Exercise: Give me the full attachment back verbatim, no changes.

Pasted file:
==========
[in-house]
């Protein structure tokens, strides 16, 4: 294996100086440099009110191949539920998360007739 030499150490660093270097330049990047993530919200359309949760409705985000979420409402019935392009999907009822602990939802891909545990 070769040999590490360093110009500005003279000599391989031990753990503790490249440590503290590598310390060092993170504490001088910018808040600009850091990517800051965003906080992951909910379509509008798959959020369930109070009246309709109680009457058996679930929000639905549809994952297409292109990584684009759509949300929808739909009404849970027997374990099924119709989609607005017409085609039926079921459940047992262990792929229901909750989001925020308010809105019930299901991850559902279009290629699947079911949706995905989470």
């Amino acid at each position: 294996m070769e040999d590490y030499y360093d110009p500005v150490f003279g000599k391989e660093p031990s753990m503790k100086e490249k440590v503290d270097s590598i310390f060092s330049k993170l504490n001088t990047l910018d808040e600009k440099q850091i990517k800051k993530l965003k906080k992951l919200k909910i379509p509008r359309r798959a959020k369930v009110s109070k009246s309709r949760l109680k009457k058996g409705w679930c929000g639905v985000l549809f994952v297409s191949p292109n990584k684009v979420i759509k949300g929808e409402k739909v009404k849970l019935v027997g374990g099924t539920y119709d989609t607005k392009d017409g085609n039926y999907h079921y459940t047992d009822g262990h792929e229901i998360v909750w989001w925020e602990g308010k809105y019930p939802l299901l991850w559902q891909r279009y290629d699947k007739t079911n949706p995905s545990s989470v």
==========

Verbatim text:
[in-house]
């Protein structure tokens, strides 16, 4: 294996100086440099009110191949539920998360007739 030499150490660093270097330049990047993530919200359309949760409705985000979420409402019935392009999907009822602990939802891909545990 070769040999590490360093110009500005003279000599391989031990753990503790490249440590503290590598310390060092993170504490001088910018808040600009850091990517800051965003906080992951909910379509509008798959959020369930109070009246309709109680009457058996679930929000639905549809994952297409292109990584684009759509949300929808739909009404849970027997374990099924119709989609607005017409085609039926079921459940047992262990792929229901909750989001925020308010809105019930299901991850559902279009290629699947079911949706995905989470």
């Amino acid at each position: 294996m070769e040999d590490y030499y360093d110009p500005v150490f003279g000599k391989e660093p031990s753990m503790k100086e490249k440590v503290d270097s590598i310390f060092s330049k993170l504490n001088t990047l910018d808040e600009k440099q850091i990517k800051k993530l965003k906080k992951l919200k909910i379509p509008r359309r798959a959020k369930v009110s109070k009246s309709r949760l109680k009457k058996g409705w679930c929000g639905v985000l549809f994952v297409s191949p292109n990584k684009v979420i759509k949300g929808e409402k739909v009404k849970l019935v027997g374990g099924t539920y119709d989609t607005k392009d017409g085609n039926y999907h079921y459940t047992d009822g262990h792929e229901i998360v909750w989001w925020e602990g308010k809105y019930p939802l299901l991850w559902q891909r279009y290629d699947k007739t079911n949706p995905s545990s989470v």